Manufacturing continues to be the principle driving force behind business confidence in the UK, according to the latest results from the UK’s Credit Managers’ Index (CMI).
The CMI is a diffusion Index which produces scores of between one and 100, typically ranging between 40 and 60, with the index’s lifetime mean sitting at 55.72.
Ten equally weighted factors are considered – three favourable and seven unfavourable and the Index is calculated on a simple average of the 10 factors.
Manufacturing experienced a 1.3-point rise, seeing the Index close at 64.0, an all-time CMI high which representing a year-on-year rise and the second successive quarter that the sector has improved.
This suggests the positive effect that currency fluctuations are having on the UK’s exporting market since the Brexit referendum.
The CMI’s headline figure also closed up 0.9 points to finish at 60.1. This was primarily the result of a 0.8-point increase in the services sector, which closed up at 58.3.
The uplift follows Q1 2017’s decreases and shows the economy in much ruder health according to several key indicators such as GDP growth, predominantly in Services, which rose 0.5%.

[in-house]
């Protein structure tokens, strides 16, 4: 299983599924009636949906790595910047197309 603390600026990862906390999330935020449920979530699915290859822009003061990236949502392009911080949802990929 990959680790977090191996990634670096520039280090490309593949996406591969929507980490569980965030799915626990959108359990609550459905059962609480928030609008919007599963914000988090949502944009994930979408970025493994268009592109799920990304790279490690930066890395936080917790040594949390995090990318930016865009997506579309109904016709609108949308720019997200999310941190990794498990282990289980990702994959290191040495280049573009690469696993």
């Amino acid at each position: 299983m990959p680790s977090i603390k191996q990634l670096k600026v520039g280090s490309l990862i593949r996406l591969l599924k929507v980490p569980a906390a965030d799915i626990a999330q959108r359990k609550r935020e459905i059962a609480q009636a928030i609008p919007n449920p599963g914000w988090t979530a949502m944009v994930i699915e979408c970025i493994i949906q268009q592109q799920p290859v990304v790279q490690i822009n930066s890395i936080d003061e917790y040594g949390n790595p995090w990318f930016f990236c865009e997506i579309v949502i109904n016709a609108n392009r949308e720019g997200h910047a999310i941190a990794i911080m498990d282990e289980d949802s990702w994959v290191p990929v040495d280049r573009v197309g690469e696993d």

Construction and Production were the two other indicators that slowed down, with decreases of 0.9% and 0.4% respectively.
The headline figure has, however, now climbed to 60.1, broadly in line with the FTSE All Share market – the eighth time (and third successive quarterly result) in the CMI’s history that is above this threshold.
The CMI gauges nationwide levels of credit being sought and granted by credit professionals across the UK and acts as a primary indicator of actual levels of business being conducted.
It consistently maps the FTSE All Share Index and the EU Economic Sentiment Indicator.
The survey also reported that the markets continued to hold up with improvements in the FTSE All Share Index despite a dip in June, and overall a fairly low market volatility.
Philip King, Chief Executive of the CICM, said: “Despite Brexit negotiations continuing and no immediate outcome in sight, credit professionals are noticing a resilient economy across most sectors.
“That is not to say that this upturn will be necessarily long lasting – there are many potential pitfalls along the way as confidence remains fragile and the situation could easily take a turn for the worse at any stage. Caution is the watch word.”
The CMI’s results show a significant change in regional confidence too: Only the North East (45.0), Yorkshire and Humber (45.6) and Northern Ireland are the only regions to have dropped below the 48-point mark. The South East improved by 22% up to 63.3, while the West Midlands also showed signs of improvement closing up by 12% to 63.6.
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